Dr Schofield is Reader in Biomedical Informatics at the University of Cambridge. He gained his first degree in Biochemistry in 1981 at the University of Oxford and then went on to complete a DPhil on the integration of chromatin assembly and histone gene expression in 1984. He moved to his post in Cambridge at the then Department of Anatomy – now Physiology Development and Neuroscience – in 1990 and is a fellow of Robinson College. He holds an adjunct Professorship at the Jackson Laboratory in the USA.
Dr Schofield's research interests centre on formal descriptions of human and model organism disease, with a particular interest in using phenotype and disease ontologies for the discovery of human disease genes and their causative variants. He has ongoing interests in ontology axiomatisation, biomedical data integration and applications in machine learning and neural networks for personalised medicine.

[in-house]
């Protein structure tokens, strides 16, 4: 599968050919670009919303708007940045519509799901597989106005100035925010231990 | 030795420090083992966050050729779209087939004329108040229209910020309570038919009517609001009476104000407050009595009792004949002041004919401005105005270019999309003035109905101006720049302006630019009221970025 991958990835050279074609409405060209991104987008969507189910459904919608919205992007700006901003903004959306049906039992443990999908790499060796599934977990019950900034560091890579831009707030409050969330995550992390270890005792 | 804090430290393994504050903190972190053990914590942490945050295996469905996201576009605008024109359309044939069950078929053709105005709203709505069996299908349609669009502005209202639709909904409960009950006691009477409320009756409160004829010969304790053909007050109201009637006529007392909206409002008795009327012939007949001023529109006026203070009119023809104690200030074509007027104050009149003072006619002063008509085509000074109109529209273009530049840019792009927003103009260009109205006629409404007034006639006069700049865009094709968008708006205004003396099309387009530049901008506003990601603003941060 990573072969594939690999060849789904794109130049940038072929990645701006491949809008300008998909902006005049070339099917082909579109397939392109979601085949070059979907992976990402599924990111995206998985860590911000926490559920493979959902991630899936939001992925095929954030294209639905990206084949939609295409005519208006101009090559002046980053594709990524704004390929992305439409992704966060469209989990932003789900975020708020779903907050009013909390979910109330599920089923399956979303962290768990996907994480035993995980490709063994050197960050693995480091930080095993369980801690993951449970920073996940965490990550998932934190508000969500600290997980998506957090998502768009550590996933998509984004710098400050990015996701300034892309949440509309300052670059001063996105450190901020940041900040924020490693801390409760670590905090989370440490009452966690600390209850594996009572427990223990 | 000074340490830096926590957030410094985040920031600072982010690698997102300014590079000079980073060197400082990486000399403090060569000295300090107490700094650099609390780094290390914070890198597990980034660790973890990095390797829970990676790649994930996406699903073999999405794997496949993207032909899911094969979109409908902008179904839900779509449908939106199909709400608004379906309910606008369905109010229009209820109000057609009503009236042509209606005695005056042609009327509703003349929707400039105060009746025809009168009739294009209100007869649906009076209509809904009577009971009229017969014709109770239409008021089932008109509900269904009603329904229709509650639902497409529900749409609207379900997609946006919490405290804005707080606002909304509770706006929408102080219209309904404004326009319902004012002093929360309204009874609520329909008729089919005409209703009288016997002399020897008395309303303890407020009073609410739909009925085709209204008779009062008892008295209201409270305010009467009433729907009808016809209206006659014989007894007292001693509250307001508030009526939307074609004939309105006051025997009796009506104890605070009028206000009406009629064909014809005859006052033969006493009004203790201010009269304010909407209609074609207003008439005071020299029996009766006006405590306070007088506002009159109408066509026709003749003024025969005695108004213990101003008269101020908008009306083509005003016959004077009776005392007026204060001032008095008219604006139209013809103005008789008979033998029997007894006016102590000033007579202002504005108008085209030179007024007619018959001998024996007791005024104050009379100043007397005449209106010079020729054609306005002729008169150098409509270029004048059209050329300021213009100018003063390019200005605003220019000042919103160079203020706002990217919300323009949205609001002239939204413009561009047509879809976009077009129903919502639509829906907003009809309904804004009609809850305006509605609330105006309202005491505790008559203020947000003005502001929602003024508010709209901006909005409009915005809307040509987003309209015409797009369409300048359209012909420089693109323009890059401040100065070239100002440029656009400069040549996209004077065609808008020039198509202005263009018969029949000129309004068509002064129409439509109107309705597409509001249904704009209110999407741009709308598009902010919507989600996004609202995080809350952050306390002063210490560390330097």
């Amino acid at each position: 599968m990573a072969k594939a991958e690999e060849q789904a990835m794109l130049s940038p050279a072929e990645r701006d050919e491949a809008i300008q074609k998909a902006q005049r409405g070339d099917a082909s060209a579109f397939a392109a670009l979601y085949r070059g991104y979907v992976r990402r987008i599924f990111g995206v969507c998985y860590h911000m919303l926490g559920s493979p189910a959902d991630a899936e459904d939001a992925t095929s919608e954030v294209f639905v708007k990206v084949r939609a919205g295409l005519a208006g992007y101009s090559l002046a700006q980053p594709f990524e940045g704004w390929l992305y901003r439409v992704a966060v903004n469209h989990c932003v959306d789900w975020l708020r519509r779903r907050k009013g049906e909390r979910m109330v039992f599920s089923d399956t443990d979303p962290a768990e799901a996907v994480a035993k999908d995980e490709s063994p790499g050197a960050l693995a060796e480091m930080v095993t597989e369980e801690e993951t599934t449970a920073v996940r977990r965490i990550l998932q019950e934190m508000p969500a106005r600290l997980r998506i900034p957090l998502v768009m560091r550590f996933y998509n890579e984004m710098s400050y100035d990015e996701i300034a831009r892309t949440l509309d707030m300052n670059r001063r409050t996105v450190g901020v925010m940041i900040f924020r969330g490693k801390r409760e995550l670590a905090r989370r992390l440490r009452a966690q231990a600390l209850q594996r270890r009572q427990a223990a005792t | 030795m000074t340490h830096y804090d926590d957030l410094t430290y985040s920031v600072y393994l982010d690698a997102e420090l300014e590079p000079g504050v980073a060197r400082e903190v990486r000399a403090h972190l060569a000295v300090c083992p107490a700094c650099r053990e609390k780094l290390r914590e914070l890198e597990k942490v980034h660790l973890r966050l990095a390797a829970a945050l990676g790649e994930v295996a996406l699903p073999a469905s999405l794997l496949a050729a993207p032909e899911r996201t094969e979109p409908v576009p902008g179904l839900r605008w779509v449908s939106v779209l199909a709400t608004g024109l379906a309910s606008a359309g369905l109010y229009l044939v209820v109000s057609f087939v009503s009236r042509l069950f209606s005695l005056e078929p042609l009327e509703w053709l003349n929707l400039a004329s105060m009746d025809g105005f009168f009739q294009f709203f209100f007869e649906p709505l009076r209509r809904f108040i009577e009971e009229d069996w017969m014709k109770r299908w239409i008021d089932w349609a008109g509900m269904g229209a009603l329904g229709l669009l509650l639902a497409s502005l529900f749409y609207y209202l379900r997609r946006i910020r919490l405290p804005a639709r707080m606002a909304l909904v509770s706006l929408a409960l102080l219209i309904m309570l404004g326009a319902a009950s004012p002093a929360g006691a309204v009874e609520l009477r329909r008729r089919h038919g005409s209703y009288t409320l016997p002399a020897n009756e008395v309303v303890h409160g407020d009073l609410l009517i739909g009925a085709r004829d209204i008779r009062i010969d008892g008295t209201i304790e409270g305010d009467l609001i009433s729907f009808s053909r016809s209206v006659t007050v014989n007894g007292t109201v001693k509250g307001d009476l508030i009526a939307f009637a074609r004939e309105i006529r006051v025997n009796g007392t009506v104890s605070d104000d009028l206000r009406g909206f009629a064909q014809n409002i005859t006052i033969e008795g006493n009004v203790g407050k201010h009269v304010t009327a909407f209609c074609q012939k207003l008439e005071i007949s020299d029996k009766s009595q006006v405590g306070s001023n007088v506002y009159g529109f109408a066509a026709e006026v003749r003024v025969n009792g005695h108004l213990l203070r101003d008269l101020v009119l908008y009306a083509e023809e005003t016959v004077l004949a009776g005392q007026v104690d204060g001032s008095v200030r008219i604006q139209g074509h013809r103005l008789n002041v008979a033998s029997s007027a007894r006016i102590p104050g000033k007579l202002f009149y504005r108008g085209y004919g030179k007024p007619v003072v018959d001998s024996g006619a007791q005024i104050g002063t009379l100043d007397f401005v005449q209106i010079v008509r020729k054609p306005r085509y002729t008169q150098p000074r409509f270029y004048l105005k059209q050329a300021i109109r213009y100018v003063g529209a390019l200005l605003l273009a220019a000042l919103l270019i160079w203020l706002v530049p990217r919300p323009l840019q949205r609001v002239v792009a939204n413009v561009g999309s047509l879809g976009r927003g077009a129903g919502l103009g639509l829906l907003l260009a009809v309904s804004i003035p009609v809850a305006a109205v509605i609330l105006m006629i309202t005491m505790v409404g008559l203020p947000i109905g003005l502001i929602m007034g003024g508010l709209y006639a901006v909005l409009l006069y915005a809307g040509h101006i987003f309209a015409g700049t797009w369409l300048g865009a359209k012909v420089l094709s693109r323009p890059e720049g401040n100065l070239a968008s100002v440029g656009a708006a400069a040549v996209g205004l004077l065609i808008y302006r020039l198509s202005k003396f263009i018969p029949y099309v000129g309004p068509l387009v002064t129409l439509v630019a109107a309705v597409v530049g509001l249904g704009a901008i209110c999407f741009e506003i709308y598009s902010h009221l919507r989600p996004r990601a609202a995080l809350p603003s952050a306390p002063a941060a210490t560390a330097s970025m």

The research he is conducting at the Turing involves extraction of patients' genome sequence and clinical data from electronic health records, and its integration with the huge volume of human genotype/phenotype information and data from fundamental experimental sciences, scattered internationally across multiple public databases. The data will be linked into a very large network, or knowledge graph, which may then be exploited using machine learning approaches to discover, for example, links between patient groups not previously suspected (patient stratification), insights into genetic overlaps between seemingly unrelated diseases and traits, and new predictors of prognosis, clinical events and responsiveness to therapy.